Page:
Saab is a relatively small aerospace company, employing almost 14,000 personnel with sales of £2.25 billion in 2012: it is a David among Goliaths. And yet, as 2013 drew to a close it was announced that Brazil plans to buy 36 Saab Gripen fighter aircraft.
The world fighter aircraft market is dominated by a few large firms from the USA, Europe and Russia. Among them are Boeing, Lockheed Martin and Eurofighter (producing the F-15; F-16; F-18; F-35; and Typhoon aircraft). In 2012, Boeing employed almost 174,000 personnel with sales of £71.2 billion while Lockheed Martin employed nearly 120,000 personnel with sales of £47.4 billion. Eurofighter, meanwhile, is an international grouping comprising the major aerospace companies in Germany, Italy, Spain and the UK which build the four-nation collaborative Typhoon combat aircraft.
Other major companies in the world fighter aircraft market include the Russian firms of Mikoyan and Sukhoi (Mig-29; Mig-31; Su -27 and Su-35). The French Dassault Aviation manufactures the successful Mirage and Rafale combat aircraft, with sales of £3.9 billion in 2012. Both Dassault and Boeing were in the hunt for the Brazil contract.
So how is Saab, a relatively small firm from Sweden, managing to find success in a highly competitive, multinational market with huge development costs? It was created in 1937, and has remained competitive for more than 75 years. Originally founded to provide Sweden with military aircraft as part of the country’s commitment to maintain national security, sovereignty, neutrality and independence, it has produced some technically advanced and innovative aircraft designs (for example the Draken and the Viggen) and developed its business into new markets; it is now both a defence company and a security company (with aeronautics accounting for 24% of its total sales in 2012).
The Saab Gripen aircraft was originally designed for the Swedish Air Force, which required a small, relatively cheap multi-role aircraft with reduced life-cycle costs. A new version of the Gripen, namely, Gripen E or New Generation is being developed over the period 2013-2026. To date, the Gripen has sold to the Swedish Air Force (original order for 204 units) and has been exported to South Africa (26 units), Czech Republic, Hungary (each leasing 14 units from Sweden) and Thailand (12 units). There are further planned export sales to Switzerland (22 units) and Brazil (36 units) resulting in possible exports of 124 units and a total output of 300 units (exports at 41% of total sales).
Saab’s success has been due to its ability to remain competitive by designing combat aircraft which meet market requirements in terms of price, performance and delivery. The Swedish government has been supportive through funding development and production work enabling Saab to remain in the fighter aircraft market. This is a distinctive market dependent on government as a major or only buyer: it is unlike other markets where there are usually large numbers of buyers so firms are not completely dependent on the preferences of a national government as a single buyer.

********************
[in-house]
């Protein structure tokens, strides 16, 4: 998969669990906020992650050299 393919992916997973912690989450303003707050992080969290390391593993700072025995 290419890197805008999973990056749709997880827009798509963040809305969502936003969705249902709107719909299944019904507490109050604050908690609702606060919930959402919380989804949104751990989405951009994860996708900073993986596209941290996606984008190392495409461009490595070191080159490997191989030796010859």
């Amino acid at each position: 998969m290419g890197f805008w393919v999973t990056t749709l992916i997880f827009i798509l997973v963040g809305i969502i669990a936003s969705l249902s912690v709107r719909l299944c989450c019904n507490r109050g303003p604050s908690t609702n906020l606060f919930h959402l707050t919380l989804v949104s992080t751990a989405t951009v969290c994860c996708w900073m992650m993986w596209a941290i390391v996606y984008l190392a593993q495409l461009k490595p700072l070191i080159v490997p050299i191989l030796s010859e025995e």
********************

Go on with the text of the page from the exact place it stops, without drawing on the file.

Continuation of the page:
Exports of Gripen are also dependent on a variety of factors other than price and performance. Examples include generous technology transfer and financing packages, favourable offsets as well as offers of bilateral collaboration between governments.
Gripen output and exports can be compared with its European rivals, namely, Dassault Rafale and Eurofighter Typhoon. Currently, the French Air Force and Navy plans to buy 180 Rafales with a possible export order to India for 126 units giving a total output of 306 units (exports at 41% of output). Similarly, the four partner nations involved in Typhoon plan to buy 472 aircraft with exports to Saudi Arabia (72 units), Austria (15 units) and Oman (12 units) giving exports of 99 units and a total output of 571 units (exports at 17% of output).
A proposed deal with the UAE fell through around the same time as the Saab Brazil one was secured. In terms of exports and total output, Gripen compares favourably with Rafale and Typhoon.
The flight path ahead
Both Gripen and Rafale suggest European nations are capable of independently developing advanced technology combat aircraft. The UK has the industrial and technical capability to develop and produce an advanced combat aircraft of the Gripen-Rafale type. Instead, the UK has decided that the national development of such aircraft is too costly and has chosen to focus on European collaboration in an effort to share development and production costs. The basic assumptions underlying UK collaboration policy need to be re-evaluated.
But it cannot be assumed that the future will be the same as the past. New technology and new threats as well as rising equipment costs will dominate national defence policy choices. The example of Saab shows relatively small firms can be successful and that large size does not guarantee success. But like all privately owned firms, Saab has to consider how it will respond and adjust to future changing markets. Two issues cannot be ignored: the position of the Swedish government and its traditional defence policy of independence and neutrality; and how Saab will respond to new technology – namely, unmanned air vehicles.